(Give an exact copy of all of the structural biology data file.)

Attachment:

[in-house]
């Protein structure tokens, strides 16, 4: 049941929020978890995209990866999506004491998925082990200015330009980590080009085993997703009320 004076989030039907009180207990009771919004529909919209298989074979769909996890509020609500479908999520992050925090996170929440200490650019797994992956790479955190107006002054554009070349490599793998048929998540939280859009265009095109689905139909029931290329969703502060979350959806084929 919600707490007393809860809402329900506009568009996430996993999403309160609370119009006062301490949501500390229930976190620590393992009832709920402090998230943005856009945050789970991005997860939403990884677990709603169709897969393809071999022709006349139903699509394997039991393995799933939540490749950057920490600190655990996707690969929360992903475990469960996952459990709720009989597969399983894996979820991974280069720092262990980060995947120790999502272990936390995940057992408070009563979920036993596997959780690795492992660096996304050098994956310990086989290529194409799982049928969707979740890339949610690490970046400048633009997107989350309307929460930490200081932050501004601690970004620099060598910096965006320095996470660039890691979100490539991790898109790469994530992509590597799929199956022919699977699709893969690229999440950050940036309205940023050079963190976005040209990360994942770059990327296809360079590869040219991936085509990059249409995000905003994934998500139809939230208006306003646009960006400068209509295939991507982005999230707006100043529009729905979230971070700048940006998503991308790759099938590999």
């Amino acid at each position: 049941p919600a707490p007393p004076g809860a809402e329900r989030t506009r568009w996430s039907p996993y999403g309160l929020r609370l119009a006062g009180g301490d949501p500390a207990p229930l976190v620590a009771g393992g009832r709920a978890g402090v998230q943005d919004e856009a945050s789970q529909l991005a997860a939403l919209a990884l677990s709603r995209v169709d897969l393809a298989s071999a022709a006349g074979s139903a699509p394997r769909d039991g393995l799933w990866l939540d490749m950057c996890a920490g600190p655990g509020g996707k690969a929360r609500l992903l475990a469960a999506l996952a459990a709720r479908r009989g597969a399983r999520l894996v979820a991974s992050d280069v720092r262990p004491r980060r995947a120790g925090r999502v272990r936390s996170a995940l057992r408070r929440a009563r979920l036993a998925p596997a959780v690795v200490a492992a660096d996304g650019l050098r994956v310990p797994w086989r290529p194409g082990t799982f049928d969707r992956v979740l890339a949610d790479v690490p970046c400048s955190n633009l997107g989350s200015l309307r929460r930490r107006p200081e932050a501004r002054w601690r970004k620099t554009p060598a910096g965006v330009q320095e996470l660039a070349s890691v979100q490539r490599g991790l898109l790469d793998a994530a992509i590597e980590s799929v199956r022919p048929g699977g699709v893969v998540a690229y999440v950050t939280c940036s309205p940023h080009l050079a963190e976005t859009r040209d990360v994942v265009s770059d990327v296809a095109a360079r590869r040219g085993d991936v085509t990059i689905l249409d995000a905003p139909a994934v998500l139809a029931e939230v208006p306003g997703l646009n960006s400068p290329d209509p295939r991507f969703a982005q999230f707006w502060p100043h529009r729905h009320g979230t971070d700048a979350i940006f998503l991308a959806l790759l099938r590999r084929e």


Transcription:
[in-house]
């Protein structure tokens, strides 16, 4: 049941929020978890995209990866999506004491998925082990200015330009980590080009085993997703009320 004076989030039907009180207990009771919004529909919209298989074979769909996890509020609500479908999520992050925090996170929440200490650019797994992956790479955190107006002054554009070349490599793998048929998540939280859009265009095109689905139909029931290329969703502060979350959806084929 919600707490007393809860809402329900506009568009996430996993999403309160609370119009006062301490949501500390229930976190620590393992009832709920402090998230943005856009945050789970991005997860939403990884677990709603169709897969393809071999022709006349139903699509394997039991393995799933939540490749950057920490600190655990996707690969929360992903475990469960996952459990709720009989597969399983894996979820991974280069720092262990980060995947120790999502272990936390995940057992408070009563979920036993596997959780690795492992660096996304050098994956310990086989290529194409799982049928969707979740890339949610690490970046400048633009997107989350309307929460930490200081932050501004601690970004620099060598910096965006320095996470660039890691979100490539991790898109790469994530992509590597799929199956022919699977699709893969690229999440950050940036309205940023050079963190976005040209990360994942770059990327296809360079590869040219991936085509990059249409995000905003994934998500139809939230208006306003646009960006400068209509295939991507982005999230707006100043529009729905979230971070700048940006998503991308790759099938590999």
């Amino acid at each position: 049941p919600a707490p007393p004076g809860a809402e329900r989030t506009r568009w996430s039907p996993y999403g309160l929020r609370l119009a006062g009180g301490d949501p500390a207990p229930l976190v620590a009771g393992g009832r709920a978890g402090v998230q943005d919004e856009a945050s789970q529909l991005a997860a939403l919209a990884l677990s709603r995209v169709d897969l393809a298989s071999a022709a006349g074979s139903a699509p394997r769909d039991g393995l799933w990866l939540d490749m950057c996890a920490g600190p655990g509020g996707k690969a929360r609500l992903l475990a469960a999506l996952a459990a709720r479908r009989g597969a399983r999520l894996v979820a991974s992050d280069v720092r262990p004491r980060r995947a120790g925090r999502v272990r936390s996170a995940l057992r408070r929440a009563r979920l036993a998925p596997a959780v690795v200490a492992a660096d996304g650019l050098r994956v310990p797994w086989r290529p194409g082990t799982f049928d969707r992956v979740l890339a949610d790479v690490p970046c400048s955190n633009l997107g989350s200015l309307r929460r930490r107006p200081e932050a501004r002054w601690r970004k620099t554009p060598a910096g965006v330009q320095e996470l660039a070349s890691v979100q490539r490599g991790l898109l790469d793998a994530a992509i590597e980590s799929v199956r022919p048929g699977g699709v893969v998540a690229y999440v950050t939280c940036s309205p940023h080009l050079a963190e976005t859009r040209d990360v994942v265009s770059d990327v296809a095109a360079r590869r040219g085993d991936v085509t990059i689905l249409d995000a905003p139909a994934v998500l139809a029931e939230v208006p306003g997703l646009n960006s400068p290329d209509p295939r991507f969703a982005q999230f707006w502060p100043h529009r729905h009320g979230t971070d700048a979350i940006f998503l991308a959806l790759l099938r590999r084929e």